Elections: My vote is secret

Over lunch. With a colleague.

“So you going to vote?”
“Yes! I’ll get to vote this time.”
“Great! Who you going to vote for?”
“I can’t say….”
“Oh. Really?”
“Yes…really…my vote is secret.”
“Oh?”
“Yes…my vote is secret….only the Government knows.”

Advertisements

Elections: Of course the PAP!

It is an exciting period in Singapore. On May 6th, we go to the polls to choose our next Government. I, like many other Singaporeans, do not have to vote. Because the all powerful People’s Action Party (PAP) is being returned unopposed in my district. This is not uncommon. In almost every election, less than half the electorate actually vote. Funny, huh?

I asked the waiter at lunch today, “Who are you going to vote for?”
“Of course the People’s Action Party!” he said, with some gusto. Another sycophantic fan, I thought.
“Why?”
“I have voted for the PAP every single time, sir!”
“Why?”
“Very simple. I am worried that if I vote for anybody else, the Government will check my serial number and blacklist me.”

Oh.

I wonder…..how many people actually choose out of fear?

Chinese/Malay/Indian

‘Malaysia: Death of a Democracy’, John Slimming

I’m only just getting into this book about the May 1969 racial riots, apparently it’s banned in Malaysia…written, in 1969, by this Englishman …anyways, there are lots of fascinating little passages, here’s one:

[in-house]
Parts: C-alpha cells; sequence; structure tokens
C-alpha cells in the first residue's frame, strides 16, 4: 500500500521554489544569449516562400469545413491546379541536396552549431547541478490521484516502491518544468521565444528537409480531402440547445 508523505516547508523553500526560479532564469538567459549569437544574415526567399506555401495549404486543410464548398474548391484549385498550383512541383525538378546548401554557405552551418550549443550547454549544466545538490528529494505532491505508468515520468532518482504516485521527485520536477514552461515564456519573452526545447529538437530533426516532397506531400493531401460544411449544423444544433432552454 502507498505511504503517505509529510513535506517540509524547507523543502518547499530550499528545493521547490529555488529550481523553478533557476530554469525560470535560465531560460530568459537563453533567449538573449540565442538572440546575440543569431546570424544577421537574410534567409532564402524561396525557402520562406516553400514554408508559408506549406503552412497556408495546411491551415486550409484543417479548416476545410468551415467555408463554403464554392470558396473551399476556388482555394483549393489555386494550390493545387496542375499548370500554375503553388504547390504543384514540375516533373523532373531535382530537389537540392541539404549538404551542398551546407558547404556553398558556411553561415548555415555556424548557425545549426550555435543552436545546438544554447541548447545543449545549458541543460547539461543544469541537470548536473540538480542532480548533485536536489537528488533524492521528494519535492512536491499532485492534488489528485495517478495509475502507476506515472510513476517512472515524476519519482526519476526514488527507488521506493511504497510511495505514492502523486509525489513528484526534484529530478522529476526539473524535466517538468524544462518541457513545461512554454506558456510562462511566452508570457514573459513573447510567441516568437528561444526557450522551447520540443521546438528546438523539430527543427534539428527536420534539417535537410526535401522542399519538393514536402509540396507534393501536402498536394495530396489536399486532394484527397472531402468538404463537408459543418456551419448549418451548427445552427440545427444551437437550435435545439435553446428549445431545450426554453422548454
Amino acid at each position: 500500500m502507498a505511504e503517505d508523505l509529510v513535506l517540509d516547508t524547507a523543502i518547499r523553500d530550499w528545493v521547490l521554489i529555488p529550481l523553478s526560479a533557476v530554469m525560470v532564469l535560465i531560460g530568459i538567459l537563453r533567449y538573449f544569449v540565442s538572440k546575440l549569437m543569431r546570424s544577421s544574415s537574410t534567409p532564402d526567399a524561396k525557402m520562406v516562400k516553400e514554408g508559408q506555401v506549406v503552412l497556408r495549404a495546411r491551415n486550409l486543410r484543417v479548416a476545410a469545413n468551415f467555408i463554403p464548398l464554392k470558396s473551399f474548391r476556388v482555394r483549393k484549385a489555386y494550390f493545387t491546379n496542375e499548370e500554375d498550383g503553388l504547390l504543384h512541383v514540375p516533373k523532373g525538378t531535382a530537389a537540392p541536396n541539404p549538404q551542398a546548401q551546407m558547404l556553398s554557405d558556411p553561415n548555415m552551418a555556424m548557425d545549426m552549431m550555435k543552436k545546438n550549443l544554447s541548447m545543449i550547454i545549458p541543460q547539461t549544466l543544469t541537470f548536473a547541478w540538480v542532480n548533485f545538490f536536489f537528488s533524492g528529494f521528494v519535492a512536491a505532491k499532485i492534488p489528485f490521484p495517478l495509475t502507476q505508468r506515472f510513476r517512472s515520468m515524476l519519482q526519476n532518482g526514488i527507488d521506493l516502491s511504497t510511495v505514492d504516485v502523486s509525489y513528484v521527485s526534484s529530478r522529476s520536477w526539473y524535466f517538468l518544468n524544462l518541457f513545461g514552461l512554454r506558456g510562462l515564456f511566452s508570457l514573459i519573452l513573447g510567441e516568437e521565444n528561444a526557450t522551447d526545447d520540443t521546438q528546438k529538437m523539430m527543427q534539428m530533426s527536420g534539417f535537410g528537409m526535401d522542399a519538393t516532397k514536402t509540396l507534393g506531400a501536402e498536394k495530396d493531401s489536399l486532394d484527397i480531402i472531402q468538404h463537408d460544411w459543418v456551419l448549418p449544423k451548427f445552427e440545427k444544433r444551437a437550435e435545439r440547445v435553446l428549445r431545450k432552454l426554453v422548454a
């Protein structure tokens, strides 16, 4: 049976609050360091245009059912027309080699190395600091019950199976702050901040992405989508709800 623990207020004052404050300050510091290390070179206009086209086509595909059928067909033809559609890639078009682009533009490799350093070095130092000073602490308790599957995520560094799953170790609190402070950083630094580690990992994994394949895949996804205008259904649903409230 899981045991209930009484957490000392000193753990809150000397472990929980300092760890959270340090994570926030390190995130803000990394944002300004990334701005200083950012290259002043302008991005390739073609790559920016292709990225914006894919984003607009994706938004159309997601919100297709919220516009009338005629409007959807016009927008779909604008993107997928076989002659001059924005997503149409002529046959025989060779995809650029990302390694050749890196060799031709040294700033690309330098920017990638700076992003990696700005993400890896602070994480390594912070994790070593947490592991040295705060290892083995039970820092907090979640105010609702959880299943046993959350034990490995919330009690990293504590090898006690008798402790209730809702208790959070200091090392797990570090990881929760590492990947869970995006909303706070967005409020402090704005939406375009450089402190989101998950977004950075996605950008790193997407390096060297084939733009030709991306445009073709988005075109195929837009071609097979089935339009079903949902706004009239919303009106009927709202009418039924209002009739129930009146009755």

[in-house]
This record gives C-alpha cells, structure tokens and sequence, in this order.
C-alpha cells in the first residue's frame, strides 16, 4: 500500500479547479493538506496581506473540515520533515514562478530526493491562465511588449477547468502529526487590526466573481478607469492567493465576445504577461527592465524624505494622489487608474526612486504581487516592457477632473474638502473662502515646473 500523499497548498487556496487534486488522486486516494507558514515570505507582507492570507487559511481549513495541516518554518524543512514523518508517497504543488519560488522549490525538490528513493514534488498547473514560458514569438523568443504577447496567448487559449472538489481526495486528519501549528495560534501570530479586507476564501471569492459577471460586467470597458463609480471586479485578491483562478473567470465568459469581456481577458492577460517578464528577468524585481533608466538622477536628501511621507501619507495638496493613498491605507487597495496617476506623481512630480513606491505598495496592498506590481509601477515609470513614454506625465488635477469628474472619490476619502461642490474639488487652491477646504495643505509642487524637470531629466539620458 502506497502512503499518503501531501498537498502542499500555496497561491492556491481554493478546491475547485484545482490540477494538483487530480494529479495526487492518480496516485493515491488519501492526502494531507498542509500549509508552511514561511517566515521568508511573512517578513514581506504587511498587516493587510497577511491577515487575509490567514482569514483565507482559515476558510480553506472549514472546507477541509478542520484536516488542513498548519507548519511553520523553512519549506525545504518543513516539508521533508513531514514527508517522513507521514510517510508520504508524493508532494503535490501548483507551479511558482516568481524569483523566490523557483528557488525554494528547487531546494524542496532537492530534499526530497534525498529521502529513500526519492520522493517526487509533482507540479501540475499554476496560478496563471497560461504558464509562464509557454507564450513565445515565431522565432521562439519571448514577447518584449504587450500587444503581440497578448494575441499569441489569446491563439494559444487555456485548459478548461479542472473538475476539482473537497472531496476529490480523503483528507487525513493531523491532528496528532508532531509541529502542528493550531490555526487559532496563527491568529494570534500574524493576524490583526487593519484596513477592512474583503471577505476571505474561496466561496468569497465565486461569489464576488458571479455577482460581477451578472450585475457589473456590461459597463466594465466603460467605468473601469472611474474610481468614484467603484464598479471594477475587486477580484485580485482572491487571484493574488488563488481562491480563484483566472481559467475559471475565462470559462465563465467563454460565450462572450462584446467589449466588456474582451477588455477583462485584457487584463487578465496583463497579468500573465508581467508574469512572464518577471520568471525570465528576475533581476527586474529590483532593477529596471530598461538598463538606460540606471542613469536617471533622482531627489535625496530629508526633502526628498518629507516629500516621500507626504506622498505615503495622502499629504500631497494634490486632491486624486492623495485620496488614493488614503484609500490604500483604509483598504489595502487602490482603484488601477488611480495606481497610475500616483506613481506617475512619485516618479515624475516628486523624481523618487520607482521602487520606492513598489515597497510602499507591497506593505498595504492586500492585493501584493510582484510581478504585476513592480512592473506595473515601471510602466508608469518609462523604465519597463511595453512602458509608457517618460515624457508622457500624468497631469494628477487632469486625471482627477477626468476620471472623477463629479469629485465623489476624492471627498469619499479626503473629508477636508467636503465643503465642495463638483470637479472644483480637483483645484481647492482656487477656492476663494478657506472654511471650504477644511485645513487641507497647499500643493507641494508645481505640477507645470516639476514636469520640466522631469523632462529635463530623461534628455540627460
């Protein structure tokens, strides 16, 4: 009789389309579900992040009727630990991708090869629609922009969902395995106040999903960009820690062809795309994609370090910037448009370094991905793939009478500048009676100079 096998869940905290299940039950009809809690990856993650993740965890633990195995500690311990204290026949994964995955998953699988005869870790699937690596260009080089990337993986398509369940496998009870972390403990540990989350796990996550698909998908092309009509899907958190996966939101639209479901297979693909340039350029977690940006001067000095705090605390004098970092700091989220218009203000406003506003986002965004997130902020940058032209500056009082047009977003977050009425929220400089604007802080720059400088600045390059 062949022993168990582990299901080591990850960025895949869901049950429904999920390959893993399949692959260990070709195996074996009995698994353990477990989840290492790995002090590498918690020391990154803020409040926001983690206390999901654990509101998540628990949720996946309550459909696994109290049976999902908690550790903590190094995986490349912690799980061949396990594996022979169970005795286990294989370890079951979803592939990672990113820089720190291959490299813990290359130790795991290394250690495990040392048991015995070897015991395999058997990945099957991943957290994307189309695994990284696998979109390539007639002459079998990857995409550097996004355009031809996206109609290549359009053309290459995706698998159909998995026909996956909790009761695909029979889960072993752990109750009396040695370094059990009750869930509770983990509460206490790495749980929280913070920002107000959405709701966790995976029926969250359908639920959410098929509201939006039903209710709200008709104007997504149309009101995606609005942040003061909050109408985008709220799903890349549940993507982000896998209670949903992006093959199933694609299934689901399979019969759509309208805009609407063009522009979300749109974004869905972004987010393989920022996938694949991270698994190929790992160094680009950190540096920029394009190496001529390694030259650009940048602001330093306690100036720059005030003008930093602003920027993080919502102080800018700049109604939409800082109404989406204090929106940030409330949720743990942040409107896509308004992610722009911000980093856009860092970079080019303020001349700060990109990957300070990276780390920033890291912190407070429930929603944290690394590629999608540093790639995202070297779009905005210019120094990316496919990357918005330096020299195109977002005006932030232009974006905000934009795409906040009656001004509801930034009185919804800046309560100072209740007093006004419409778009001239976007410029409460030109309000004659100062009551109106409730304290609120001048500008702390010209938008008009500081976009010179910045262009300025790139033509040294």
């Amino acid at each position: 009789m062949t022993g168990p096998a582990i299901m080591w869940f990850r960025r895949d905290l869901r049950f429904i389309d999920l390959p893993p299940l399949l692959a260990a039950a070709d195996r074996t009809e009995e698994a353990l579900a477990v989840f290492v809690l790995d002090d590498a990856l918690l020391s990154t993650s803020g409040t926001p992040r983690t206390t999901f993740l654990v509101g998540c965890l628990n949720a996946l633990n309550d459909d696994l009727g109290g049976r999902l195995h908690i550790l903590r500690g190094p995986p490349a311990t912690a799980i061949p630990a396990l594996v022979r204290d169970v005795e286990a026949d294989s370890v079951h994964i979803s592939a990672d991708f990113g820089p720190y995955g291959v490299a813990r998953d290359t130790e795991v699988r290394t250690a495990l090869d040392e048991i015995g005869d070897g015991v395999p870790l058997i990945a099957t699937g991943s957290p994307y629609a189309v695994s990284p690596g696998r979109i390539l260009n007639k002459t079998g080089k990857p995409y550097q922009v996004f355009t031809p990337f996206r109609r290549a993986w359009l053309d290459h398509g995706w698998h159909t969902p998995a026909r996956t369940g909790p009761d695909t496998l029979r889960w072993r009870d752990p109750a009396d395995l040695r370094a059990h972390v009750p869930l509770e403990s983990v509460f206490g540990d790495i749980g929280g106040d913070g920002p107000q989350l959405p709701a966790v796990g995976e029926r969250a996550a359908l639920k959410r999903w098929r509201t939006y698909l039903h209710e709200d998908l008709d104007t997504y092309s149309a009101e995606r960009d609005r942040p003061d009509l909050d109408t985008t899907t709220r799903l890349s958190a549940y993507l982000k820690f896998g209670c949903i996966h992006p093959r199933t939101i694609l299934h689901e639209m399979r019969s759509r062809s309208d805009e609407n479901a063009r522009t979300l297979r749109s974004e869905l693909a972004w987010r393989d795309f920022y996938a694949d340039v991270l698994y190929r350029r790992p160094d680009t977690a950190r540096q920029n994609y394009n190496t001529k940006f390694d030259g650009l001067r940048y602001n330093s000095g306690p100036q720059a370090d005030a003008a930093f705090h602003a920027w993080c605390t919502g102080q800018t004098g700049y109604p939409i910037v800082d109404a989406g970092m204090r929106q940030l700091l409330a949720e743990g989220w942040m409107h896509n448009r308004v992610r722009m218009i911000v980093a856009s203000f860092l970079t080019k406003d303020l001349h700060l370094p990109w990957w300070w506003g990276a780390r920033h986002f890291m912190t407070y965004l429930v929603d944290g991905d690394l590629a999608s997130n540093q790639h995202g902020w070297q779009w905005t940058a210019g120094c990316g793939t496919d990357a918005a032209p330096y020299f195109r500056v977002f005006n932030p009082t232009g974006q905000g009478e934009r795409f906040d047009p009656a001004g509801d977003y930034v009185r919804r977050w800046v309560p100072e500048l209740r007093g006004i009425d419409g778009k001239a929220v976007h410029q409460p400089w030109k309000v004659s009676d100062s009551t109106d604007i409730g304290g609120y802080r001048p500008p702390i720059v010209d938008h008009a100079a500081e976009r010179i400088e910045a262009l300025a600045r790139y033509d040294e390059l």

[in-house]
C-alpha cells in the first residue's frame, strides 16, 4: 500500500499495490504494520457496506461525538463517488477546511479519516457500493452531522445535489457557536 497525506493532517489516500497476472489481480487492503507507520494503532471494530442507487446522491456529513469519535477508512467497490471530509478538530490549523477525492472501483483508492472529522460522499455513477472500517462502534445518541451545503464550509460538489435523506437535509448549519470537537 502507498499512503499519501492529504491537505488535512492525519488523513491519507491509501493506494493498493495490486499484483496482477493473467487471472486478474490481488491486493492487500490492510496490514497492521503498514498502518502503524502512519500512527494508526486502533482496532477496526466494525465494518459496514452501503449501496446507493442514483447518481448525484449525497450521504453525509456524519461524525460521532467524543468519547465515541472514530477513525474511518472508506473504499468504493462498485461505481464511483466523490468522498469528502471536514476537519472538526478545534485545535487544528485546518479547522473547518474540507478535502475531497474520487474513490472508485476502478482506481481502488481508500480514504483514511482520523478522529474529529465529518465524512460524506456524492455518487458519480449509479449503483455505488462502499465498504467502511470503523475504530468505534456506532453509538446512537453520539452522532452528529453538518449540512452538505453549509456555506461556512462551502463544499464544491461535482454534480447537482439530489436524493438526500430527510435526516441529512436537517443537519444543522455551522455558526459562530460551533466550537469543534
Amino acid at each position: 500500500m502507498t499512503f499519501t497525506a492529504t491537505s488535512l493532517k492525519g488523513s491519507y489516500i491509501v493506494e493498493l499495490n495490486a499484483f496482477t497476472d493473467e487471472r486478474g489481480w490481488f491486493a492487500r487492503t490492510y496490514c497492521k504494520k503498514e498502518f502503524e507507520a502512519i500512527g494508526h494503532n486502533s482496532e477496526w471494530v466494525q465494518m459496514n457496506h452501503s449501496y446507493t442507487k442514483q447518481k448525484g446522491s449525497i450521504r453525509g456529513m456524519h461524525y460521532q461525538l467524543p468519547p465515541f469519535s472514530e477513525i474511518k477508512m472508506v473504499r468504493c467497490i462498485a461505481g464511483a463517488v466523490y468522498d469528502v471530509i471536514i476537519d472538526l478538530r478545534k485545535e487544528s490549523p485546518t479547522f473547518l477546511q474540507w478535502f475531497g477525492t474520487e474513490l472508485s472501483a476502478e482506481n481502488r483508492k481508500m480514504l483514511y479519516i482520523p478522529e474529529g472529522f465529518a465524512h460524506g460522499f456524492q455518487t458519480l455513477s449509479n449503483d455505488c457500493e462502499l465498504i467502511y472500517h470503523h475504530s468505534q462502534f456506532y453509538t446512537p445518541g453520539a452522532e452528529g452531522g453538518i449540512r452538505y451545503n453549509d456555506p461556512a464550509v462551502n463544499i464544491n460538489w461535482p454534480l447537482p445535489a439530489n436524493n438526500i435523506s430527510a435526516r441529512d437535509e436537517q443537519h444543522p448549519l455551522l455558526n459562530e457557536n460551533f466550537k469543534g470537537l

In 1950, during the Korean war, the demand for natural rubber caused a boom on the world markets; rubber prices soared. They rose to more than two dollars a pound; the highest figure that year was M$2.38. The attitudes of the three racial groups to this considerable increase were very different and highlight the differences in racial temperament.

The Chinese rubber tappers went out every day in family strength and they tapped every tree as often as they could; they collected every drop of latex they found and many of them quickly made a small fortune. They banked their money or they bought gold which they hid in their houses.

The Indians behaved in the same way, tapping as much and as frequently as possible but few of them made any attempt to save their earnings. With unexpected wealth they bought new clothes, saris for their wives, expensive brands of cigarettes; they bought refrigerators for houses where there was no electricity and then used them as cupboards; some of them bought second-hand cars to drive to the rubber fields.

In contrast to all this activity and business, the Malay villager calculated that if, when the price of rubber was one dollar a pound, he had to work twenty days in the month to make a living, then, when the price rose to two dollars it was necessary for him to work only ten days for the same money. So, while the Chinese and the Indians tapped more and worked harder, the Malays worked less and passed their time in a more leisurely manner. The Malay has an infinite capacity for enjoying the simple pleasures of his kampong life. The rubber boom was nineteen years ago. Now he is being forced to become more conscious of his country’s economy but there is still no indication that he is becoming more industrious.

The Chinese are far more numerous than the Indians and their control of industry and commerce is greater; for this reason the Malays fear the Chinese more. The Chinese have economic power which the Malays resent.

When you shoot

In the Straits Times on April 23rd:

“It was a moment of intense concentration, then excitement when the bullet hit.”
– Staff Sergeant Soh Wee Kiat, who tested the Singapore Army’s new high-powered sniper rifle

Would he feel the same excitement if the bullet killed a person, instead of a soda can?